‘Southampton is a pacesetter. It is the first NHS organisation to be an accredited provider of the DofE.

‘It will be exciting to see the journey ahead and share their learning across the NHS to ensure we support young people in their growth and development, ultimately supporting them in making their own unique positive contribution to society.’

Case study

Ben Tibbles

Ben Tibbles jumped at the chance to work towards a Duke of Edinburgh (DofE) award when he was approached about joining the scheme.

He has kidney failure and was on dialysis from May 2018 until he received a kidney transplant in October. He comes to the hospital three times a week for checks.

‘Our youth worker and [consultant paediatric nephrologist] Arvind Nagra were discussing it with all of us at dialysis. They were talking about the benefits it can have and how it will help us. It sounded like a good idea.’

As he works towards his award, he has committed to doing 10,000 steps a day to help boost his activity levels.

He checks his steps via pedometer on his phone. ‘The 10,000 steps helps me stay active. The medication you are on can make you quite fat. It’s good for me. It will keep me fit and healthy, as well as giving me experience for the DofE award.

Ben is also using his experience of illness to help others. For the volunteering part of the DofE award he is using his experience to speak up for other patients at the hospital.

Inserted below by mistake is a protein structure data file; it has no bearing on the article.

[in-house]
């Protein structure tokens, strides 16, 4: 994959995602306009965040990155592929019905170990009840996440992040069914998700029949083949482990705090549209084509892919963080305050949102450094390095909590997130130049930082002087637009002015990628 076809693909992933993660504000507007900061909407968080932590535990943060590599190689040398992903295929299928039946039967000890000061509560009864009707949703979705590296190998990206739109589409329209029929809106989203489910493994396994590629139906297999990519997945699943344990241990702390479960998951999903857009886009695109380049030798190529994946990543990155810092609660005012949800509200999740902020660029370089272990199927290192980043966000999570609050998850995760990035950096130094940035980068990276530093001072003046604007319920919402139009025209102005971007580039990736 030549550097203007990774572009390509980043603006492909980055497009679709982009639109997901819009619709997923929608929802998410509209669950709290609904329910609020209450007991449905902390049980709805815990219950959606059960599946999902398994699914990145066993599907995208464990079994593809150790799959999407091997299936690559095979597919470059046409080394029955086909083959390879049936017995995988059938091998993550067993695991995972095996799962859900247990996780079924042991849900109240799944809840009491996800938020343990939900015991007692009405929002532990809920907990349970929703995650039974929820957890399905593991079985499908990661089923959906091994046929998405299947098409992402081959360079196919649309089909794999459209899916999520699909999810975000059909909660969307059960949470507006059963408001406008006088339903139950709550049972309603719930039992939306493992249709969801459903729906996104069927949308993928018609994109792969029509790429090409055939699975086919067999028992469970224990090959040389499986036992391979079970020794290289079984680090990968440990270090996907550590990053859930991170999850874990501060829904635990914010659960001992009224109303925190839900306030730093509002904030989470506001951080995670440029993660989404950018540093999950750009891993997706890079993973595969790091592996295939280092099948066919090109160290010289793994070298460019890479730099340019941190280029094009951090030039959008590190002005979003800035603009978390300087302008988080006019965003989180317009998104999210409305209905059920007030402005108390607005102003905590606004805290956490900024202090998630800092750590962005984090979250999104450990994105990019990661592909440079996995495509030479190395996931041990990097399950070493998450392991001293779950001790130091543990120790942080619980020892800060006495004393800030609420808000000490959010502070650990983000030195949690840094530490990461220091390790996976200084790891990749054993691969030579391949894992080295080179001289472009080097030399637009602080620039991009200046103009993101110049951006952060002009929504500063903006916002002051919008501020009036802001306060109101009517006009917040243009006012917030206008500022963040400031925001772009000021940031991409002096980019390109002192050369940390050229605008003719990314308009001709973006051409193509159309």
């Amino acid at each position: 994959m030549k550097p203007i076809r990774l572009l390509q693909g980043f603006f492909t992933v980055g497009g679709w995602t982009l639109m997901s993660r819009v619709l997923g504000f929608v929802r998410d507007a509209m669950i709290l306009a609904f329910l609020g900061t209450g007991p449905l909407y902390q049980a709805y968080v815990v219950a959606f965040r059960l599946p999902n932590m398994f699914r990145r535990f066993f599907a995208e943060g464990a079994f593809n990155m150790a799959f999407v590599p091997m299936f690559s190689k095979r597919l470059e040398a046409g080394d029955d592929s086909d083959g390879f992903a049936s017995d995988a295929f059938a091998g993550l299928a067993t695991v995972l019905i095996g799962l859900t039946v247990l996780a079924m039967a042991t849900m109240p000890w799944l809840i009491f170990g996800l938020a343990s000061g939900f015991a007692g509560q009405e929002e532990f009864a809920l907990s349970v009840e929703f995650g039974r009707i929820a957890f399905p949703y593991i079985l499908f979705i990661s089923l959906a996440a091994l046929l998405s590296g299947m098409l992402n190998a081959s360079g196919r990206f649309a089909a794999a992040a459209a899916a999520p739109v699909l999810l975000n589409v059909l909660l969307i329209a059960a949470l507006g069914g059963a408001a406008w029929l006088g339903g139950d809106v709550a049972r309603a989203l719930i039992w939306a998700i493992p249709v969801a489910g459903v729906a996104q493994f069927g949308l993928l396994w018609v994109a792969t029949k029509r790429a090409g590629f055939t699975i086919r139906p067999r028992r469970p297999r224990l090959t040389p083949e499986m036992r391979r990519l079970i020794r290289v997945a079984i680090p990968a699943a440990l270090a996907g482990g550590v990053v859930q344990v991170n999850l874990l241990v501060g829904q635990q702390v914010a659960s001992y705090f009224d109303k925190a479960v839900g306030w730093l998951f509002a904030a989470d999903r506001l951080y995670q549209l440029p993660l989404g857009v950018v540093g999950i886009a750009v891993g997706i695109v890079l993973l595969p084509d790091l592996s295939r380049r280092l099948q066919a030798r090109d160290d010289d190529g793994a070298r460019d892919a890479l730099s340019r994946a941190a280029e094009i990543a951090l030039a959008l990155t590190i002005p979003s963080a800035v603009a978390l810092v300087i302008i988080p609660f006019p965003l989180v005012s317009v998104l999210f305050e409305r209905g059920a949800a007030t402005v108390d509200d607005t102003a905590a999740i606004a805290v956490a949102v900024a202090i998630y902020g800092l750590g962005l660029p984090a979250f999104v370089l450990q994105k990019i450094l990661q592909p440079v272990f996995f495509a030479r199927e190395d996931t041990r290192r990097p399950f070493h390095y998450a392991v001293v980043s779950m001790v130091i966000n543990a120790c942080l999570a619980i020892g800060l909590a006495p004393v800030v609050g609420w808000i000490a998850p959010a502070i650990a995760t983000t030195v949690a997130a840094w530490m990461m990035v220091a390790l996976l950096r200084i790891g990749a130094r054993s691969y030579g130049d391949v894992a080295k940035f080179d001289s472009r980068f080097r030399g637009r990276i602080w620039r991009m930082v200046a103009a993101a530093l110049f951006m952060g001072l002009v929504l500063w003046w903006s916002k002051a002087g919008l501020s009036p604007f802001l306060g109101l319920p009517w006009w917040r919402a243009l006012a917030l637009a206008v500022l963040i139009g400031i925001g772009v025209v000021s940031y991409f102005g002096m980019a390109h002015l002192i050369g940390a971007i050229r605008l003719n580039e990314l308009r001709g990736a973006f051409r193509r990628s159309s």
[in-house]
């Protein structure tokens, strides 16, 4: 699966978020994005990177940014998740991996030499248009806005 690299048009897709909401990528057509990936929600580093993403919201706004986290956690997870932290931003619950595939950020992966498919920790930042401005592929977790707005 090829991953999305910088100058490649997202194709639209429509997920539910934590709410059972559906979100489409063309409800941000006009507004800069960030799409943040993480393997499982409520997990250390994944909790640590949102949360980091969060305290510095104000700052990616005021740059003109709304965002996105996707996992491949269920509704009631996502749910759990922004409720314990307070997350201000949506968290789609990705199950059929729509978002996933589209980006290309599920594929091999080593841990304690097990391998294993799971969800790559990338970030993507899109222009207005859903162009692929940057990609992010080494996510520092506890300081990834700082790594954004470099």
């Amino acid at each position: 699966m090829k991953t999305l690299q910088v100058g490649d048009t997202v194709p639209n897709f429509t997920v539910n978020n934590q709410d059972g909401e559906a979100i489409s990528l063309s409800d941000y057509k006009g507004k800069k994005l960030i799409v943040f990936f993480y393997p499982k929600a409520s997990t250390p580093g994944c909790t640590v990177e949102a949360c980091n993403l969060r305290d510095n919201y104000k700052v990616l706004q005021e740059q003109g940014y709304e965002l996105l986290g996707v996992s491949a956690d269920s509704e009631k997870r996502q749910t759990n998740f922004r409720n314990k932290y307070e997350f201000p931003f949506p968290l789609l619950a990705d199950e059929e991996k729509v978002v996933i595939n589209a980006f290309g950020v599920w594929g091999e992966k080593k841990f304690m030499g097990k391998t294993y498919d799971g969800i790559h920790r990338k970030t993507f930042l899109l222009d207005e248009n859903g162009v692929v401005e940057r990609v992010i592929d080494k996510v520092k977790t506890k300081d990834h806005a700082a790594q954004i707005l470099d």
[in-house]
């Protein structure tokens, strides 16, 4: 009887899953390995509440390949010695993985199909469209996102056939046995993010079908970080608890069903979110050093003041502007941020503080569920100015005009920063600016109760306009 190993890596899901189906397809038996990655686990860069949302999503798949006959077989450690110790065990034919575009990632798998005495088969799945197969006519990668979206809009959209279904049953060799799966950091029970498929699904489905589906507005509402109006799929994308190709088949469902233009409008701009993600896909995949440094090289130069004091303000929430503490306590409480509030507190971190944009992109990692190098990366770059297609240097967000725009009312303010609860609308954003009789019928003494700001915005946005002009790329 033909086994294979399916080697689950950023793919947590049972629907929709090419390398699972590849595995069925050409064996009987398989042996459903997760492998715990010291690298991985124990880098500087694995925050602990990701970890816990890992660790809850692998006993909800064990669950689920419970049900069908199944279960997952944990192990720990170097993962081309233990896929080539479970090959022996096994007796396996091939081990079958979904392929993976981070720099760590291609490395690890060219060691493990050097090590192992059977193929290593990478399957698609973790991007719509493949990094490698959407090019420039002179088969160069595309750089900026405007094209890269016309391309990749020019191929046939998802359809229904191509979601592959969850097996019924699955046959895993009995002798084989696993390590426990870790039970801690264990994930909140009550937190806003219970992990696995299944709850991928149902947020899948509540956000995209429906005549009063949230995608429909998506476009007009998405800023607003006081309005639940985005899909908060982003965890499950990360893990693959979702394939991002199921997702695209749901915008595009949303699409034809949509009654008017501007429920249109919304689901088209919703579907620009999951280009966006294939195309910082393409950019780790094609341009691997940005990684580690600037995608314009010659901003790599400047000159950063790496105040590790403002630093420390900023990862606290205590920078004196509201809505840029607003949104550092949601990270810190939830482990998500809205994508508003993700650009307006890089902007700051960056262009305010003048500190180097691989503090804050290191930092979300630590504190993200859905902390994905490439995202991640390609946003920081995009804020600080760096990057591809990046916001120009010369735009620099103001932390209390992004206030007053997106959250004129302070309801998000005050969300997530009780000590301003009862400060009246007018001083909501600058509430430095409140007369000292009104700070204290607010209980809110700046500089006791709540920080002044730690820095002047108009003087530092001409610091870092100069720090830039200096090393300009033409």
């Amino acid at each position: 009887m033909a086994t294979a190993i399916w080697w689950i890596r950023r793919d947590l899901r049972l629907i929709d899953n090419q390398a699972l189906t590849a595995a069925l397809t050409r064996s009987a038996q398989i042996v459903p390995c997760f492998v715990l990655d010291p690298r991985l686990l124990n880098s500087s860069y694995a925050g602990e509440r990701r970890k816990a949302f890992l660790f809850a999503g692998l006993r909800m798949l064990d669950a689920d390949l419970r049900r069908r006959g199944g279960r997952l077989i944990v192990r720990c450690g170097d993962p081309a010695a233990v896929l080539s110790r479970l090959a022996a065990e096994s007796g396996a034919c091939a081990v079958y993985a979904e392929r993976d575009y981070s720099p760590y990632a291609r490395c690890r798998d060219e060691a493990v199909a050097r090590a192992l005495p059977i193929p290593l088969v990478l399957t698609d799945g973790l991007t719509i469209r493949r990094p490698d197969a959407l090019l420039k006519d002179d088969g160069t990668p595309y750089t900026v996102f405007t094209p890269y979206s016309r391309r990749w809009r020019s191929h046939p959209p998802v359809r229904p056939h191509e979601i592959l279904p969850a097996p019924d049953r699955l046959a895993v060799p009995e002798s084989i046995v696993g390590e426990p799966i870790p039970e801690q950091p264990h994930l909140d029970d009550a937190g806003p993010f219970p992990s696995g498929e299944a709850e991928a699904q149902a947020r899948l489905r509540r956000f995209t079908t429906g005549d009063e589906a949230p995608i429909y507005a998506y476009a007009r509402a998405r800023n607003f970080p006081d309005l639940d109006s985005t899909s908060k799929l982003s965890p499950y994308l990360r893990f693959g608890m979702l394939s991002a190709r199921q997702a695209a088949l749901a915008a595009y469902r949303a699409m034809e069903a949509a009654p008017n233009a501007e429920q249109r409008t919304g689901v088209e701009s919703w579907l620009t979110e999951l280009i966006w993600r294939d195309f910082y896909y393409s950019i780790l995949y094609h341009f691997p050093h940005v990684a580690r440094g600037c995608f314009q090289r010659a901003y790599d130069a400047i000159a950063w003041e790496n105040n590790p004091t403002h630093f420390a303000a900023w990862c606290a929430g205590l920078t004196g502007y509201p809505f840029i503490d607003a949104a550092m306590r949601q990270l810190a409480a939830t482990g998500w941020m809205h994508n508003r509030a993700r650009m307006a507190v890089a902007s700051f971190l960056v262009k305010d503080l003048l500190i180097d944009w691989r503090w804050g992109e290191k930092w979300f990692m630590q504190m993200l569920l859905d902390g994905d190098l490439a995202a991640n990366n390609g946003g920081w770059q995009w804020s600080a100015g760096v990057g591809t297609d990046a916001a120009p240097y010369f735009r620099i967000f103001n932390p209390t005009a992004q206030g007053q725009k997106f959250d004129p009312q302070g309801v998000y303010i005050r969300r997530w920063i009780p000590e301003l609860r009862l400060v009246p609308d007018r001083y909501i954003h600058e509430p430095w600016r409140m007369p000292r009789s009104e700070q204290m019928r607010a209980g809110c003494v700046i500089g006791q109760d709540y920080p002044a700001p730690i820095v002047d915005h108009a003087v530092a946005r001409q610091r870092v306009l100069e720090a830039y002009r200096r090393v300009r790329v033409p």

‘There was a group of people doing a project on helping children in hospital feel better so I did a piece to camera about empowering children in hospital so that they can put their ideas forward and are heard by doctors and people higher up.

‘Having a goal makes you feel more motivated so you don’t feel like doing it is like a chore.’

Before he became ill, Ben he played drums for a Dorset Youth marching band, now he volunteers as quartermaster for them and looks after the drums, bugles, cymbals and xylophones, fixing damaged instruments and making sure all the equipment is clean and tidy.

‘If they were a kidney patient like I was I’d tell them to do it. You miss so much time off school and your CV won’t be looking the greatest because you might not get the grades you want. I’d say “do it” because it will boost your CV and your personal statement.’